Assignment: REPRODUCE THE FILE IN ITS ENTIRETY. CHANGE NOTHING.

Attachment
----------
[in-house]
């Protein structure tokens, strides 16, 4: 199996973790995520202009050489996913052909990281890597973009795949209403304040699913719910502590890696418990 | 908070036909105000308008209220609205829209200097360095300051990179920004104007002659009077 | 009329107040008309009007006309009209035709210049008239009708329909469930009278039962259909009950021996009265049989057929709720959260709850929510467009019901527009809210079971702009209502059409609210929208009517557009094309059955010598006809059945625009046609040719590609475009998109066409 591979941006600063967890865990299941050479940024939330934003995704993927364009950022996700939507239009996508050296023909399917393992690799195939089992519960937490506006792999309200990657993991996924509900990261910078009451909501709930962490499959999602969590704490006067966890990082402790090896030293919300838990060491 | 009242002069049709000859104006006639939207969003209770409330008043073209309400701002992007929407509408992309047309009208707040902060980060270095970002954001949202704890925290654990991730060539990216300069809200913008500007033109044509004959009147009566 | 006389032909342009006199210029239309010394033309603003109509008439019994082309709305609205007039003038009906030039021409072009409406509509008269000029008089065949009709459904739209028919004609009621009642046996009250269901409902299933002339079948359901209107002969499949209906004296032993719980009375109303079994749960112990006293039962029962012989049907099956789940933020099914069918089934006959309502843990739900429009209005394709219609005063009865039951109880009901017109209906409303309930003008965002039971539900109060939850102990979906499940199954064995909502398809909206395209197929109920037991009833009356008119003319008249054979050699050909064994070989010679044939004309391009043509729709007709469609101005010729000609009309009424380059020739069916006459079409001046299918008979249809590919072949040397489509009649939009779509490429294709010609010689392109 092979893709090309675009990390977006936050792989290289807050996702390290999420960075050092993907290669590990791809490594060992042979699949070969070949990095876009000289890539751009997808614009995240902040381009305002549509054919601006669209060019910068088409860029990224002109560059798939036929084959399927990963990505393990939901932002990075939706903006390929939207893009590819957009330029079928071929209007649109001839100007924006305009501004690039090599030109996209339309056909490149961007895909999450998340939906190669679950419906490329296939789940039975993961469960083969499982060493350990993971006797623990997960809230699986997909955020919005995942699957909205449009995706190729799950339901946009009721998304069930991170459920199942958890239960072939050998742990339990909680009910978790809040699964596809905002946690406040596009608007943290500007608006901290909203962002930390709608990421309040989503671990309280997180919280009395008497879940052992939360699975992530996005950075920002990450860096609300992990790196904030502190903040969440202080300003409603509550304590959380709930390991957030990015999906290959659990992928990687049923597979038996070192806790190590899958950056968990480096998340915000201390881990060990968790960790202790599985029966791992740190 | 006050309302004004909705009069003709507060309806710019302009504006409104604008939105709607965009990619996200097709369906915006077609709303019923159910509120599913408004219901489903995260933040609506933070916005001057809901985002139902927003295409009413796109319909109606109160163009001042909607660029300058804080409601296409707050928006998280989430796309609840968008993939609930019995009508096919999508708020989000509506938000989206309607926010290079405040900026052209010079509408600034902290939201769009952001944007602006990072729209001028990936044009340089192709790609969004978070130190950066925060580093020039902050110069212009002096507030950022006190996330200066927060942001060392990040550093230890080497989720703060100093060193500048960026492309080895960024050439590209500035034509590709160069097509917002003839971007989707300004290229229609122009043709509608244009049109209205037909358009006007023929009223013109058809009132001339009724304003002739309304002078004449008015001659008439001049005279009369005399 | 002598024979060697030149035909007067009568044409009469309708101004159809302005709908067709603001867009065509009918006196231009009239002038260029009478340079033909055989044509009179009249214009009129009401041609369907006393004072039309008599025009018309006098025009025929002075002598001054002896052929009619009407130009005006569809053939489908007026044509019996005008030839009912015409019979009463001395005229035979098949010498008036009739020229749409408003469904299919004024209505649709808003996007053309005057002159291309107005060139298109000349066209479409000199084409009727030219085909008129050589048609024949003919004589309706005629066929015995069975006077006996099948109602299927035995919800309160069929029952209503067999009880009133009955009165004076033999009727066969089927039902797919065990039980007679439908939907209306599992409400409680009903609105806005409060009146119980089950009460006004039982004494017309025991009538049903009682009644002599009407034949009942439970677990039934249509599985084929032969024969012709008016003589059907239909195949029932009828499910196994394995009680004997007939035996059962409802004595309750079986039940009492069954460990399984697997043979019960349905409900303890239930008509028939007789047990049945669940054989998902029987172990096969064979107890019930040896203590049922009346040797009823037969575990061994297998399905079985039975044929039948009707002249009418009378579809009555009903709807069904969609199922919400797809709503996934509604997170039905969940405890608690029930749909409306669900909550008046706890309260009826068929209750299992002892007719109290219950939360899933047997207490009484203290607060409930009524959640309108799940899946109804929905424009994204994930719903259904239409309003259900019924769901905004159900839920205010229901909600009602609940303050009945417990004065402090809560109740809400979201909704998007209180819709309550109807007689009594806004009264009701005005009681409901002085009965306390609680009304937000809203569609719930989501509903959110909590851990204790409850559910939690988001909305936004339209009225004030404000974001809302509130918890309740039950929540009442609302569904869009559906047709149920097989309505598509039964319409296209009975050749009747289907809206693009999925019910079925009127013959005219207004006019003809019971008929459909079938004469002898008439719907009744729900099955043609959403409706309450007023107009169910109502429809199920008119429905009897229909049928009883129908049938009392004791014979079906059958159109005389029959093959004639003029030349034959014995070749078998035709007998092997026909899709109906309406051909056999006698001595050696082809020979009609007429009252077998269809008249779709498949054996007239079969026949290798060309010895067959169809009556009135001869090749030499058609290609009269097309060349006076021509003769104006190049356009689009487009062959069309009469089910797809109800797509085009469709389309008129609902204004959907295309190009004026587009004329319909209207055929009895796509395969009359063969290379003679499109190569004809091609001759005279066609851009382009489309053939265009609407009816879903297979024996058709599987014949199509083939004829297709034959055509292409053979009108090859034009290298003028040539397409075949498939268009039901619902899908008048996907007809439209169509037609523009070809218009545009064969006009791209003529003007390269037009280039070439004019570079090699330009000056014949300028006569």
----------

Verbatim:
[in-house]
């Protein structure tokens, strides 16, 4: 199996973790995520202009050489996913052909990281890597973009795949209403304040699913719910502590890696418990 | 908070036909105000308008209220609205829209200097360095300051990179920004104007002659009077 | 009329107040008309009007006309009209035709210049008239009708329909469930009278039962259909009950021996009265049989057929709720959260709850929510467009019901527009809210079971702009209502059409609210929208009517557009094309059955010598006809059945625009046609040719590609475009998109066409 591979941006600063967890865990299941050479940024939330934003995704993927364009950022996700939507239009996508050296023909399917393992690799195939089992519960937490506006792999309200990657993991996924509900990261910078009451909501709930962490499959999602969590704490006067966890990082402790090896030293919300838990060491 | 009242002069049709000859104006006639939207969003209770409330008043073209309400701002992007929407509408992309047309009208707040902060980060270095970002954001949202704890925290654990991730060539990216300069809200913008500007033109044509004959009147009566 | 006389032909342009006199210029239309010394033309603003109509008439019994082309709305609205007039003038009906030039021409072009409406509509008269000029008089065949009709459904739209028919004609009621009642046996009250269901409902299933002339079948359901209107002969499949209906004296032993719980009375109303079994749960112990006293039962029962012989049907099956789940933020099914069918089934006959309502843990739900429009209005394709219609005063009865039951109880009901017109209906409303309930003008965002039971539900109060939850102990979906499940199954064995909502398809909206395209197929109920037991009833009356008119003319008249054979050699050909064994070989010679044939004309391009043509729709007709469609101005010729000609009309009424380059020739069916006459079409001046299918008979249809590919072949040397489509009649939009779509490429294709010609010689392109 092979893709090309675009990390977006936050792989290289807050996702390290999420960075050092993907290669590990791809490594060992042979699949070969070949990095876009000289890539751009997808614009995240902040381009305002549509054919601006669209060019910068088409860029990224002109560059798939036929084959399927990963990505393990939901932002990075939706903006390929939207893009590819957009330029079928071929209007649109001839100007924006305009501004690039090599030109996209339309056909490149961007895909999450998340939906190669679950419906490329296939789940039975993961469960083969499982060493350990993971006797623990997960809230699986997909955020919005995942699957909205449009995706190729799950339901946009009721998304069930991170459920199942958890239960072939050998742990339990909680009910978790809040699964596809905002946690406040596009608007943290500007608006901290909203962002930390709608990421309040989503671990309280997180919280009395008497879940052992939360699975992530996005950075920002990450860096609300992990790196904030502190903040969440202080300003409603509550304590959380709930390991957030990015999906290959659990992928990687049923597979038996070192806790190590899958950056968990480096998340915000201390881990060990968790960790202790599985029966791992740190 | 006050309302004004909705009069003709507060309806710019302009504006409104604008939105709607965009990619996200097709369906915006077609709303019923159910509120599913408004219901489903995260933040609506933070916005001057809901985002139902927003295409009413796109319909109606109160163009001042909607660029300058804080409601296409707050928006998280989430796309609840968008993939609930019995009508096919999508708020989000509506938000989206309607926010290079405040900026052209010079509408600034902290939201769009952001944007602006990072729209001028990936044009340089192709790609969004978070130190950066925060580093020039902050110069212009002096507030950022006190996330200066927060942001060392990040550093230890080497989720703060100093060193500048960026492309080895960024050439590209500035034509590709160069097509917002003839971007989707300004290229229609122009043709509608244009049109209205037909358009006007023929009223013109058809009132001339009724304003002739309304002078004449008015001659008439001049005279009369005399 | 002598024979060697030149035909007067009568044409009469309708101004159809302005709908067709603001867009065509009918006196231009009239002038260029009478340079033909055989044509009179009249214009009129009401041609369907006393004072039309008599025009018309006098025009025929002075002598001054002896052929009619009407130009005006569809053939489908007026044509019996005008030839009912015409019979009463001395005229035979098949010498008036009739020229749409408003469904299919004024209505649709808003996007053309005057002159291309107005060139298109000349066209479409000199084409009727030219085909008129050589048609024949003919004589309706005629066929015995069975006077006996099948109602299927035995919800309160069929029952209503067999009880009133009955009165004076033999009727066969089927039902797919065990039980007679439908939907209306599992409400409680009903609105806005409060009146119980089950009460006004039982004494017309025991009538049903009682009644002599009407034949009942439970677990039934249509599985084929032969024969012709008016003589059907239909195949029932009828499910196994394995009680004997007939035996059962409802004595309750079986039940009492069954460990399984697997043979019960349905409900303890239930008509028939007789047990049945669940054989998902029987172990096969064979107890019930040896203590049922009346040797009823037969575990061994297998399905079985039975044929039948009707002249009418009378579809009555009903709807069904969609199922919400797809709503996934509604997170039905969940405890608690029930749909409306669900909550008046706890309260009826068929209750299992002892007719109290219950939360899933047997207490009484203290607060409930009524959640309108799940899946109804929905424009994204994930719903259904239409309003259900019924769901905004159900839920205010229901909600009602609940303050009945417990004065402090809560109740809400979201909704998007209180819709309550109807007689009594806004009264009701005005009681409901002085009965306390609680009304937000809203569609719930989501509903959110909590851990204790409850559910939690988001909305936004339209009225004030404000974001809302509130918890309740039950929540009442609302569904869009559906047709149920097989309505598509039964319409296209009975050749009747289907809206693009999925019910079925009127013959005219207004006019003809019971008929459909079938004469002898008439719907009744729900099955043609959403409706309450007023107009169910109502429809199920008119429905009897229909049928009883129908049938009392004791014979079906059958159109005389029959093959004639003029030349034959014995070749078998035709007998092997026909899709109906309406051909056999006698001595050696082809020979009609007429009252077998269809008249779709498949054996007239079969026949290798060309010895067959169809009556009135001869090749030499058609290609009269097309060349006076021509003769104006190049356009689009487009062959069309009469089910797809109800797509085009469709389309008129609902204004959907295309190009004026587009004329319909209207055929009895796509395969009359063969290379003679499109190569004809091609001759005279066609851009382009489309053939265009609407009816879903297979024996058709599987014949199509083939004829297709034959055509292409053979009108090859034009290298003028040539397409075949498939268009039901619902899908008048996907007809439209169509037609523009070809218009545009064969006009791209003529003007390269037009280039070439004019570079090699330009000056014949300028006569």